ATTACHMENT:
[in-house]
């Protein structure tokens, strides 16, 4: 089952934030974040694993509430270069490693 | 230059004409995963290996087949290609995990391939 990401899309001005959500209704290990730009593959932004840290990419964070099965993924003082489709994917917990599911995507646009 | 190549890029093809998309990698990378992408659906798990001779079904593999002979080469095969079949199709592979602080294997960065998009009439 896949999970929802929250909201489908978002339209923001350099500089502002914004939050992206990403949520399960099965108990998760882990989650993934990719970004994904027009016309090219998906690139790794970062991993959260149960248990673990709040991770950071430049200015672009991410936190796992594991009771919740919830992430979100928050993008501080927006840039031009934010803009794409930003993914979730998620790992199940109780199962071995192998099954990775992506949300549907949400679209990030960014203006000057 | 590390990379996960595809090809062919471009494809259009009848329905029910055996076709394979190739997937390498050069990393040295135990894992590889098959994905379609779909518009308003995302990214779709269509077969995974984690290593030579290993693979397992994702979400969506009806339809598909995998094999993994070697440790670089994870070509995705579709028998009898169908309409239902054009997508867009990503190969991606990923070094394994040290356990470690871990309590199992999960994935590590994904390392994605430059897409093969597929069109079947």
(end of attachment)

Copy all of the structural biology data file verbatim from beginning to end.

[in-house]
């Protein structure tokens, strides 16, 4: 089952934030974040694993509430270069490693 | 230059004409995963290996087949290609995990391939 990401899309001005959500209704290990730009593959932004840290990419964070099965993924003082489709994917917990599911995507646009 | 190549890029093809998309990698990378992408659906798990001779079904593999002979080469095969079949199709592979602080294997960065998009009439 896949999970929802929250909201489908978002339209923001350099500089502002914004939050992206990403949520399960099965108990998760882990989650993934990719970004994904027009016309090219998906690139790794970062991993959260149960248990673990709040991770950071430049200015672009991410936190796992594991009771919740919830992430979100928050993008501080927006840039031009934010803009794409930003993914979730998620790992199940109780199962071995192998099954990775992506949300549907949400679209990030960014203006000057 | 590390990379996960595809090809062919471009494809259009009848329905029910055996076709394979190739997937390498050069990393040295135990894992590889098959994905379609779909518009308003995302990214779709269509077969995974984690290593030579290993693979397992994702979400969506009806339809598909995998094999993994070697440790670089994870070509995705579709028998009898169908309409239902054009997508867009990503190969991606990923070094394994040290356990470690871990309590199992999960994935590590994904390392994605430059897409093969597929069109079947």